News Home » World » Seeking ‘peace of mind’, Lisbonites rush for COVID-19 tests before Christmas

Around the World

Seeking ‘peace of mind’, Lisbonites rush for COVID-19 tests before Christmas

Randy Mancini 9 December 24, 2021
Lisbon residents rush for COVID-19 tests ahead of Christmas
People wait in line on the day before Christmas eve to do tests for the coronavirus disease (COVID-19) in Martim Moniz square, Lisbon, Portugal, December 23, 2021. REUTERS/Pedro Nunes

December 24, 2021

By Catarina Demony and Miguel Pereira

LISBON (Reuters) – Vitor Chitas started queuing at 6 a.m. on Christmas Eve for a COVID-19 test before meeting up with loved ones later on Friday amid a fresh surge in infections in Portugal.

The 66-year-old was at the front of a long queue that snaked around Lisbon’s Campo Pequeno bullring near to the testing centre, whose doors only opened at 9 a.m.

“I decided to get tested to feel safe with my family this Christmas,” Chitas said. “It doesn’t mean it’s completely safe but… it gives us some peace of mind.”

Long queues also formed outside pharmacies on Friday. Some Lisbonites even left the city to get tested due to a shortage of slots. Although home tests are also available they are not always valid to access certain venues, and many supermarkets have run out of them in the run-up to the Christmas holidays.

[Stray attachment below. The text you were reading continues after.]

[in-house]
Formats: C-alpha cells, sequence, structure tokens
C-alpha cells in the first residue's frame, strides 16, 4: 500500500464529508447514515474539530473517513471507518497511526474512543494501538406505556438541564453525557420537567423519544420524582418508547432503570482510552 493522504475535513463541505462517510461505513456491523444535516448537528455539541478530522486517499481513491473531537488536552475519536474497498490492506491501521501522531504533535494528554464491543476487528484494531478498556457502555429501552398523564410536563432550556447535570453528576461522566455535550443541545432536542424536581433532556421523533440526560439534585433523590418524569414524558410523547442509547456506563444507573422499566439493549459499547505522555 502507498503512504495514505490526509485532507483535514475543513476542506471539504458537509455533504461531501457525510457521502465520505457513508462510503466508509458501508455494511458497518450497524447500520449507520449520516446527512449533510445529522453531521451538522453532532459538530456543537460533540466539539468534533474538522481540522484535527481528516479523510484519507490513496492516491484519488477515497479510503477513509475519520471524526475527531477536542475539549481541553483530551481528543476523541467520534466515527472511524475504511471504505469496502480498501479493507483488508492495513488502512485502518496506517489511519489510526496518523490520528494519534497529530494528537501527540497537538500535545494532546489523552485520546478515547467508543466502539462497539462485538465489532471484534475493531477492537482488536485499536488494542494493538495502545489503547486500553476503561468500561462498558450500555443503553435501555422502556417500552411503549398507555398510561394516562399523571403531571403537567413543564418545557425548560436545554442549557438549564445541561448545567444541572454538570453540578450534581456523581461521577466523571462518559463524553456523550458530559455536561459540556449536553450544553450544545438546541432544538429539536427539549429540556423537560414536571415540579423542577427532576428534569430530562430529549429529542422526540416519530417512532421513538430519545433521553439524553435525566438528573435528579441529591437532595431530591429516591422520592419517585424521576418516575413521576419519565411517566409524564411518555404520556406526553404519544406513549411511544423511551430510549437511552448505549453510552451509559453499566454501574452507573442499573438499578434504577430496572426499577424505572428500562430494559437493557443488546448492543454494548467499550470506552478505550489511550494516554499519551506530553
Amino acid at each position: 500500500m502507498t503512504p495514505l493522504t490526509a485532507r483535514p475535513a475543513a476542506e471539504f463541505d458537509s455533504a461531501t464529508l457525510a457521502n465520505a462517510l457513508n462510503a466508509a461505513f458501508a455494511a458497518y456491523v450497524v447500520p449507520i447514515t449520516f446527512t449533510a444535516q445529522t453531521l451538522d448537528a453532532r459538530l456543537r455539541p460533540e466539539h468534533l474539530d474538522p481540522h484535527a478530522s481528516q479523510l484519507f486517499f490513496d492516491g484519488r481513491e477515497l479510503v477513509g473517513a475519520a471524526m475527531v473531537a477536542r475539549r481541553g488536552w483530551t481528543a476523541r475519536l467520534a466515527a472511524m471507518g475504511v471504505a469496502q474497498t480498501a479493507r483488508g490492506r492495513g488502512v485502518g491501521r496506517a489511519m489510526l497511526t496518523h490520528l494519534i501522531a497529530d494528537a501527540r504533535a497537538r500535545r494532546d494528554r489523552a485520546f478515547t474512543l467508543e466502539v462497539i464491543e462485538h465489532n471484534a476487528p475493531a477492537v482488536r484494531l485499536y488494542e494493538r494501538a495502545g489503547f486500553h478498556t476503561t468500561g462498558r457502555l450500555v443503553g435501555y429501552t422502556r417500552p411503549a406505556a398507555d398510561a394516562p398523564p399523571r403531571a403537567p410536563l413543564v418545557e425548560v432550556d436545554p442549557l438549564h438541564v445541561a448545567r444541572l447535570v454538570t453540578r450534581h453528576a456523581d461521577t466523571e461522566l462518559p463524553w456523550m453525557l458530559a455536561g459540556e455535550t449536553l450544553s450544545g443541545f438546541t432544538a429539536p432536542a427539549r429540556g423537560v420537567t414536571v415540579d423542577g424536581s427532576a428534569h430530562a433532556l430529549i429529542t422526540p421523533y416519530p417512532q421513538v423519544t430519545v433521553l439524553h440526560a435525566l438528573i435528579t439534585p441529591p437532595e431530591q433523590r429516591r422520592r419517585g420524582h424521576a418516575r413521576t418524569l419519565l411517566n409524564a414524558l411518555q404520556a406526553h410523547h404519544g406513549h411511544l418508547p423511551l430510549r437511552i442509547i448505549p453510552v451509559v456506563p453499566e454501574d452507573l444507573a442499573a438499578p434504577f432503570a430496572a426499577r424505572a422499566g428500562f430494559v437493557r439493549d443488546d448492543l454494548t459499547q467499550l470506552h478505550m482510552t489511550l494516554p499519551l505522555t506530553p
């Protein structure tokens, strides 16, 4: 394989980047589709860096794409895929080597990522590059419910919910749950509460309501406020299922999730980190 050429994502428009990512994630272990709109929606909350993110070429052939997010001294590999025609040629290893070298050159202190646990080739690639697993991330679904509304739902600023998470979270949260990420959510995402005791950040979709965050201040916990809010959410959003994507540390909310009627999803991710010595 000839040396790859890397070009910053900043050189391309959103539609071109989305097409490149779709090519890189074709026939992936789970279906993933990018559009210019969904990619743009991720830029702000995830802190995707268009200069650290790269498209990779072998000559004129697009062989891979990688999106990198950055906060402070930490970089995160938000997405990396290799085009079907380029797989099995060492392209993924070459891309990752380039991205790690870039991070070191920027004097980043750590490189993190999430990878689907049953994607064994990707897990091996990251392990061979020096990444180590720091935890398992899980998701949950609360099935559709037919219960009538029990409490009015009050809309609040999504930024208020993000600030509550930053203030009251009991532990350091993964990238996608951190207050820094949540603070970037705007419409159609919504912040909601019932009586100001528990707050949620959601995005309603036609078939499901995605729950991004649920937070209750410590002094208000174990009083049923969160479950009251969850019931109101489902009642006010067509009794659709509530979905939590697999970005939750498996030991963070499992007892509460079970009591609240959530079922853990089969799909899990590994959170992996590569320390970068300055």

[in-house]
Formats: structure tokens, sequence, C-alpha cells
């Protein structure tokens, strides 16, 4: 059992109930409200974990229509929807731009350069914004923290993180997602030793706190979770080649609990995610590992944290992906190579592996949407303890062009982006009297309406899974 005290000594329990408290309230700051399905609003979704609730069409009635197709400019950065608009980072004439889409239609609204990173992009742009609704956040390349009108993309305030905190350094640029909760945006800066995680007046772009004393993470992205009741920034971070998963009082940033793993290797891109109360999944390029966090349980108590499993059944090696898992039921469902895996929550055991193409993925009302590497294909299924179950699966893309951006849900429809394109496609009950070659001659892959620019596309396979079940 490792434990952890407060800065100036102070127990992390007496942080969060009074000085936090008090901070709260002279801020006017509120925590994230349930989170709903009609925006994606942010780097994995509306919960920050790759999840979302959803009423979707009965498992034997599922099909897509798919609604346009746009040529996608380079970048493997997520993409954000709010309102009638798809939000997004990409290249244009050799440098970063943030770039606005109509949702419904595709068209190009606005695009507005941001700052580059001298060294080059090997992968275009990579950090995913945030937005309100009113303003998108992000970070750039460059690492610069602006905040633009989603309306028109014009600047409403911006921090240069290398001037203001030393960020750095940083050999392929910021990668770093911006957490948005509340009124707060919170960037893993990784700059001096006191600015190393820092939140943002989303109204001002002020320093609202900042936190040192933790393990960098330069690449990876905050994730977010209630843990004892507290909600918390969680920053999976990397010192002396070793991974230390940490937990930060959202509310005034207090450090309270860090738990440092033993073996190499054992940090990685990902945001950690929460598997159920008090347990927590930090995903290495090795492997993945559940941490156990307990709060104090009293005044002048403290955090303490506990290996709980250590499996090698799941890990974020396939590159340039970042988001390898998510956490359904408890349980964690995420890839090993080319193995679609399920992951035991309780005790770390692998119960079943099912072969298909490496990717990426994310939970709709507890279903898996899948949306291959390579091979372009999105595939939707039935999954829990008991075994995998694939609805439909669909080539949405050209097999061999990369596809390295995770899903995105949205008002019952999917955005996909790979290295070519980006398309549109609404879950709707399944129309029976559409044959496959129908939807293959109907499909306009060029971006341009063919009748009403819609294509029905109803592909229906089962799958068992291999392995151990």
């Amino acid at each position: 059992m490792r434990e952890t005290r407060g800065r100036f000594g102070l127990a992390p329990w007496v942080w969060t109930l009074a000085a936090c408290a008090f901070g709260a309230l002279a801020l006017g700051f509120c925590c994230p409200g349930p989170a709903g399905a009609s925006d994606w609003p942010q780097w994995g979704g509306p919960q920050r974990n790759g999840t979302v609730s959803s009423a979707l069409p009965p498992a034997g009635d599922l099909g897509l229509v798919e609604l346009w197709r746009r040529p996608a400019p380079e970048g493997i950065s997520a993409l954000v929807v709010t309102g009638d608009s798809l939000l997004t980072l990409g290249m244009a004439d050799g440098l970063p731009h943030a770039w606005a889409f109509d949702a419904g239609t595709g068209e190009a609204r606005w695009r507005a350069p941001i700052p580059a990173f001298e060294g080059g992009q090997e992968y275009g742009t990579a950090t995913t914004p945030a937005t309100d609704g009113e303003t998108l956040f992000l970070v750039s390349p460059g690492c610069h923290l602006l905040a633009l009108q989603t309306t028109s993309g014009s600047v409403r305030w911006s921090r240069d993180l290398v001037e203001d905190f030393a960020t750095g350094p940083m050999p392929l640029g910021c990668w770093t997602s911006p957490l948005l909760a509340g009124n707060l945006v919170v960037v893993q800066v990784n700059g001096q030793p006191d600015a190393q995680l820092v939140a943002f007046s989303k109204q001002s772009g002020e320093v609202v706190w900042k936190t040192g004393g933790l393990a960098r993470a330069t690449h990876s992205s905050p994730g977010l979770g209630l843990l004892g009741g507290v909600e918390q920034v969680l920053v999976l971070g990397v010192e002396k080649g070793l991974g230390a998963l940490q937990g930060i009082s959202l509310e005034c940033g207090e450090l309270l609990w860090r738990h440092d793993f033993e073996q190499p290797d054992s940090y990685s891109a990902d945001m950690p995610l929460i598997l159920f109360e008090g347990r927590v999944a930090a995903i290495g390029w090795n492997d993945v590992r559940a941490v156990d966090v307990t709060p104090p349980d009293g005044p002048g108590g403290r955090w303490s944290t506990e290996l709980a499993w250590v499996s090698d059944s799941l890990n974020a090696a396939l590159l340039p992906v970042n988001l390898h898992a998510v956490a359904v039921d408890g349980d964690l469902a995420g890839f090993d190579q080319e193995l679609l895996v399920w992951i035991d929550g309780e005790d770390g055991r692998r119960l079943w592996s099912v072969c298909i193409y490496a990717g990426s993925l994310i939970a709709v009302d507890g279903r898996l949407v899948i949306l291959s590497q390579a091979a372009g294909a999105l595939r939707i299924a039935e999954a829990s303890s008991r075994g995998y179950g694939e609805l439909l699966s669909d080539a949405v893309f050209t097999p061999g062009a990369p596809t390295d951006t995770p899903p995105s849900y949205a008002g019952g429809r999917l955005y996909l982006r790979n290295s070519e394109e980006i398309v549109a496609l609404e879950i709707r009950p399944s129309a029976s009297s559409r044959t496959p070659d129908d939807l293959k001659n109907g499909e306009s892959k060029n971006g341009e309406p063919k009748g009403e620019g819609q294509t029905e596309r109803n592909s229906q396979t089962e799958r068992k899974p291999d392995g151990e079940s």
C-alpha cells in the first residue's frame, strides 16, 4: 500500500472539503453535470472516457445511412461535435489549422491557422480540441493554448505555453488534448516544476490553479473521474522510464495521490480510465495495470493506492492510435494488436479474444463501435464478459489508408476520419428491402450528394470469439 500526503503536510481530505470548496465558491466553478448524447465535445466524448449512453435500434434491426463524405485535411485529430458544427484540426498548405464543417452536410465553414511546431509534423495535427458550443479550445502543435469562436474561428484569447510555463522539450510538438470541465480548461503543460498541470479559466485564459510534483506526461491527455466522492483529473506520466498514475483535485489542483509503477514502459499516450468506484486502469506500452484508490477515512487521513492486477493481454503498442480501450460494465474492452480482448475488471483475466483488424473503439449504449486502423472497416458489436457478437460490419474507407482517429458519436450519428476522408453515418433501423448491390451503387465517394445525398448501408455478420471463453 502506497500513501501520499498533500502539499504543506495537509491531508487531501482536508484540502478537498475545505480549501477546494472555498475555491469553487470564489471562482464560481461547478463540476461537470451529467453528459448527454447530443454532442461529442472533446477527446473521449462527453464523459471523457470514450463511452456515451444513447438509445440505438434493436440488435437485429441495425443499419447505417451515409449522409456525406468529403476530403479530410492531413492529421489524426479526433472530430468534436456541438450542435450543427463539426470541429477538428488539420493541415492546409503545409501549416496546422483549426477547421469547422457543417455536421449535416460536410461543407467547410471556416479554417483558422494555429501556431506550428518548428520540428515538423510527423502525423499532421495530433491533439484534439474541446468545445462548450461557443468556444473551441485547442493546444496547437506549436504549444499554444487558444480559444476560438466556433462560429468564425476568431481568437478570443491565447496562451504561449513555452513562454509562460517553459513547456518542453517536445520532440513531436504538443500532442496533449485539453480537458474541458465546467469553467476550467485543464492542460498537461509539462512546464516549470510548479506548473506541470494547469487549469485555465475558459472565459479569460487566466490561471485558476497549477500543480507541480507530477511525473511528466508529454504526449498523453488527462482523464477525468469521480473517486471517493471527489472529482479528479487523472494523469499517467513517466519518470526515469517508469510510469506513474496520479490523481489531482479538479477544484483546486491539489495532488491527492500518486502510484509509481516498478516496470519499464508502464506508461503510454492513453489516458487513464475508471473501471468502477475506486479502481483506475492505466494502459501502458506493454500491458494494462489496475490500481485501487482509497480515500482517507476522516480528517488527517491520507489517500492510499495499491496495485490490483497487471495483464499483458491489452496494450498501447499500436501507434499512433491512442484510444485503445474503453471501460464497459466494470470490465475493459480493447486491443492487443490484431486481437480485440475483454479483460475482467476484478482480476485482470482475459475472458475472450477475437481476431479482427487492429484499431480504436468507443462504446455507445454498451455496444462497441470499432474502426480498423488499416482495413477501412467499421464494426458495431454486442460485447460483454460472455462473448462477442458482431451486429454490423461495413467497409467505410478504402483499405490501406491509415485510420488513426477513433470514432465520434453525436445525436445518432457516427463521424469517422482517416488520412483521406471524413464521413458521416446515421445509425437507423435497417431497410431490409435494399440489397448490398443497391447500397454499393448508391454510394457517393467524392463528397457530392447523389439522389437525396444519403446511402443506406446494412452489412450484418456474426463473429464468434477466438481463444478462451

Portugal, population 10 million, reported 10,500 new infections on Thursday, the highest since January, though deaths and hospitalisations are far below levels seen at that time.

The country has one of the world’s highest rates of COVID-19 vaccination, with around 87% people fully inoculated.

Diana Rodrigues, 46, and her 14-year-old daughter Leonor are both vaccinated but said it was important to find out if they had been infected recently.

“We’ve been careful lately but this is important so we can be with our family as we weren’t able to be with them last year,” Rodrigues said as her daughter sat on a portable chair they brought to wait in the queue.

About half of the new cases in Portugal are from the Omicron variant.

Luciana Monteiro, 37, a Brazilian living in Lisbon, also joined the early morning queue at Campo Pequeno. She is spending Christmas with friends, and they all agreed to get tested.

“Precaution is crucial these days,” she said. “It’s better to avoid COVID-19 than to help it proliferate so things don’t return to how they were before, when everything was shut.”

(Reporting by Catarina Demony and Miguel Pereira; Editing by Gareth Jones)